Sunday, February 15, 2015

Biggest Print Gains Go To Juveniles

Print book sales jumped in 2014, but which genres did particularly well?  According to a report by Nielsen Bookscan, self-help books lead the nonfiction growth and graphic novels posted the biggest fiction print gains.

Fiction print has been hit harder by ebooks than nonfiction.  I would speculate a few reasons for that.

First, non-fiction books include coffee table books like photography, and those won’t morph to digital anytime soon.

Second, a lot of fiction is throw-away fiction.  You read it once and move on, but non-fiction books may be referenced often and over time.  People prefer to have it handy and in hand to look up what they need.

Third, some people favor print books because they collect them or want to display them.  Many will collect books on a particular subject matter.

Fourth, people will buy non-fiction spontaneously when they see it sitting on a shelf or check-out line.  They are drawn to the subject matter and buy it.  Fiction books don’t jump out the same way.

The biggest gains in print were in these genres:
·         Self-Help print increased by 15%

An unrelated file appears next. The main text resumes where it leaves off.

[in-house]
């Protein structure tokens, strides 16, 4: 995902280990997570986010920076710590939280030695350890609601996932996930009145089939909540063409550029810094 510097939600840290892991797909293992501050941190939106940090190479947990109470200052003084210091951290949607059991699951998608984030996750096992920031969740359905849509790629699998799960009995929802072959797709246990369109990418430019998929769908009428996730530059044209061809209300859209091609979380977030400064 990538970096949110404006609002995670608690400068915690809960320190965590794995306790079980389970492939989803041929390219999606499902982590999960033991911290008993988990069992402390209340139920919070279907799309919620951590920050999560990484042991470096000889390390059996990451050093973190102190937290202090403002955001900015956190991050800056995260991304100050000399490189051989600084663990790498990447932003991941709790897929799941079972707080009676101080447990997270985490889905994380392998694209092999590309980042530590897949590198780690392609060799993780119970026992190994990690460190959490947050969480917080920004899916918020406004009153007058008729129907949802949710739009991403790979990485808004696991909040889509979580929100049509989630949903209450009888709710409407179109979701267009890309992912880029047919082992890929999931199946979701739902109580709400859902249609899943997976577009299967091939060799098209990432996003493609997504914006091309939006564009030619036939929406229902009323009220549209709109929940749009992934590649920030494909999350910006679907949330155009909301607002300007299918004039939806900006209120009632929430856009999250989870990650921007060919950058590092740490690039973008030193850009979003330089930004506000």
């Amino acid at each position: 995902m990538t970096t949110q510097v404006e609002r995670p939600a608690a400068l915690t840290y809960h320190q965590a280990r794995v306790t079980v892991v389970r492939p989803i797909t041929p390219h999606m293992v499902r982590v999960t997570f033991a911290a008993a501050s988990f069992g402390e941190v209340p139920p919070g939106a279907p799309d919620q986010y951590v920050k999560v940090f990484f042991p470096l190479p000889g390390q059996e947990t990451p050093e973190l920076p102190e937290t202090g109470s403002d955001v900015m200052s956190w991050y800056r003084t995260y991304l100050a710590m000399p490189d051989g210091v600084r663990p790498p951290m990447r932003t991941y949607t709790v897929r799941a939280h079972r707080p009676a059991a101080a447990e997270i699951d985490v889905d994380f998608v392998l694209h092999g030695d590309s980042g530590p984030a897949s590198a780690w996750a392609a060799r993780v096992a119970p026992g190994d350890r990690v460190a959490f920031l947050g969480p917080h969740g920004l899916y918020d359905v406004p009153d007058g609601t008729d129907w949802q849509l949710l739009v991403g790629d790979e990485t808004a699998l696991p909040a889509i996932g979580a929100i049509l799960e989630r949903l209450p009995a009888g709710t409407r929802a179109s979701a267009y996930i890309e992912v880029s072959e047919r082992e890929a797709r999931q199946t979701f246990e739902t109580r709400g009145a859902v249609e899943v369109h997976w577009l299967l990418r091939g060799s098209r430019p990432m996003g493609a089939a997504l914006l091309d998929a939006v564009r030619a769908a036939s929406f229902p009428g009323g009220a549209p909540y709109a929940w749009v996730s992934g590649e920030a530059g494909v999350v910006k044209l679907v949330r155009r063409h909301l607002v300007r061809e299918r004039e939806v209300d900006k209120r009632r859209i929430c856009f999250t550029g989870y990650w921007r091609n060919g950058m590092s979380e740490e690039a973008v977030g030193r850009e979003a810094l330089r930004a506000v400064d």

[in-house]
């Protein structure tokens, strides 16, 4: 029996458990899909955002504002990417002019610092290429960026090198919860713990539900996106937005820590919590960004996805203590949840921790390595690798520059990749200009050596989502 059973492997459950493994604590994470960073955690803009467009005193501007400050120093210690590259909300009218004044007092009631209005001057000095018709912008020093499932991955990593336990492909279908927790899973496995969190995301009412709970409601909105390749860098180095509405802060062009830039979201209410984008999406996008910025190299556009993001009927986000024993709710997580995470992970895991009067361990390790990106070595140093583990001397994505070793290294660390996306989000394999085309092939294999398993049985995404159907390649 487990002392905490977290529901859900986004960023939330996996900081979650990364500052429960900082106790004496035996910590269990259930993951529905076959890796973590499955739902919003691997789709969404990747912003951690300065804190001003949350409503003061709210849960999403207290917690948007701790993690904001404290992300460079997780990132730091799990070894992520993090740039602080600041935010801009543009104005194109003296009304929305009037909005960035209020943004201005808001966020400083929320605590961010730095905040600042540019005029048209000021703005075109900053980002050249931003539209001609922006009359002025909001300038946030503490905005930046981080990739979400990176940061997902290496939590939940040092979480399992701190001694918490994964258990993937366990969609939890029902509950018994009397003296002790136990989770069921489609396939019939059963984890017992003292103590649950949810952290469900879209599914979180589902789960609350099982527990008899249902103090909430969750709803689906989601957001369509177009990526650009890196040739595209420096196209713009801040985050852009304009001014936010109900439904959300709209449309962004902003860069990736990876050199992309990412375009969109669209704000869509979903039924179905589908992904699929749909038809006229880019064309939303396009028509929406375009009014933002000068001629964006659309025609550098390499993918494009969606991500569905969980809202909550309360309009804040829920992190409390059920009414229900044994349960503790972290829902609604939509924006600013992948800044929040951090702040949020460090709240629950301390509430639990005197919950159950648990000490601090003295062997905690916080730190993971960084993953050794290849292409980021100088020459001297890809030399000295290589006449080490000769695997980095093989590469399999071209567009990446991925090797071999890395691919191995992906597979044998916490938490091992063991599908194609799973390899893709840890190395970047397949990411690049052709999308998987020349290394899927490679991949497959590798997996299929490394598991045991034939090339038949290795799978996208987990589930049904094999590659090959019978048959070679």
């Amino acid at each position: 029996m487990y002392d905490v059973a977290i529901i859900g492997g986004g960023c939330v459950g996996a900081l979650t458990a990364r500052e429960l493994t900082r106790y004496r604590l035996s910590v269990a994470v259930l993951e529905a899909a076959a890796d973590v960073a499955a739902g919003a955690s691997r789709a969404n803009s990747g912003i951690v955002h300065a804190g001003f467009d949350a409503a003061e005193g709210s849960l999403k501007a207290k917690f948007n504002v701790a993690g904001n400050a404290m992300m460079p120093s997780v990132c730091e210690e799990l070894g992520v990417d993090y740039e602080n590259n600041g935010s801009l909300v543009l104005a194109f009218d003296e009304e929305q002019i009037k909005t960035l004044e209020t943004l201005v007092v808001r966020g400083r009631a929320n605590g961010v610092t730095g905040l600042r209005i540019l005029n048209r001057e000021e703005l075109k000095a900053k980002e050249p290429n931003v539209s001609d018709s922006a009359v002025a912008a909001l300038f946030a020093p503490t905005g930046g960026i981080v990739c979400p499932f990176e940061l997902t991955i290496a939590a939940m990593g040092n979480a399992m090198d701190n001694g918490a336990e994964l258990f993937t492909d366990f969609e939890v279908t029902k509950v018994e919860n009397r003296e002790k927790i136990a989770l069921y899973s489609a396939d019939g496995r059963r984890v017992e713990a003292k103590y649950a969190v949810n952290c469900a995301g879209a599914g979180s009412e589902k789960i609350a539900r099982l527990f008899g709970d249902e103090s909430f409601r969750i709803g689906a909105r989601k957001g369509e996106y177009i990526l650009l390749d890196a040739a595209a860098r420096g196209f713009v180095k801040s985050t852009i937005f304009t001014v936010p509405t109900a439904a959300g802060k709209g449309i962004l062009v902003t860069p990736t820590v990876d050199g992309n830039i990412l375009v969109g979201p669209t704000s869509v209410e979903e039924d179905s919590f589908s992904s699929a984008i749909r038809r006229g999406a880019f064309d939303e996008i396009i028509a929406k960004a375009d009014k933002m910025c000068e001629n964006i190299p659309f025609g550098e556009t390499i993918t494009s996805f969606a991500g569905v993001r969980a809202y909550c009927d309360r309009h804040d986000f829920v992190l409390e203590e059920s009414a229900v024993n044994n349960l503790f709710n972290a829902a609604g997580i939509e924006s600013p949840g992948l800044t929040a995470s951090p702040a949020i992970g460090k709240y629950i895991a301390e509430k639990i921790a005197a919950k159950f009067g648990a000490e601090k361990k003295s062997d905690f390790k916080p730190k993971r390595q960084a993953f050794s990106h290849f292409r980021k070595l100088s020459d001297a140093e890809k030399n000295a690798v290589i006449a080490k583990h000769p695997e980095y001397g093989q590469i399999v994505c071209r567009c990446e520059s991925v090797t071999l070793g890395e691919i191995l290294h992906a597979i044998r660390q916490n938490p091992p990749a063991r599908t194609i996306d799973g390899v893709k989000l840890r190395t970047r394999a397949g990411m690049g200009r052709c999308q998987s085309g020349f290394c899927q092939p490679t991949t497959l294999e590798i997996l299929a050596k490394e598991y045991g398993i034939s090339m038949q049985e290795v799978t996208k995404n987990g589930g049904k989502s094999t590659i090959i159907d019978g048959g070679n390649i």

·         Biography/Memoir print grew by 12%
·         Religion/Bibles print grew by 12%
·         Performing Arts print grew by 5%

The big print drops in non-fiction were:
·         Humor –13%
·         Computer -12%

·         History/Law/Political Science -11%

Though Graphic Noels rose 13% and Westerns by 7%, all other adult fiction genres in print declined, including Occult/Psychological/Horror by 26%, Action/Adventure -15%, and Religious Fiction -15%.

Juvenile print was the big winner, rising 16% non-fiction and 12% in fiction.  The category of Games/Activities/Hobbies rose 33% and Science Fiction/Fantasy/Magic jumped 38%.

One thing these numbers fail to show is the number of books published in these categories.  For instance, are some gains and declines based on having more or fewer titles than a year ago – or are these categories just simply driven by a change in consumers’ needs and tastes.

In any event, it’s nice to see print books grow.


2015 Book PR & Marketing Toolkit: All New

Brian Feinblum’s views, opinions, and ideas expressed in this blog are his alone and not that of his employer. You can follow him on Twitter @theprexpert and email him at He feels more important when discussed in the third-person. This is copyrighted by BookMarketingBuzzBlog © 2015

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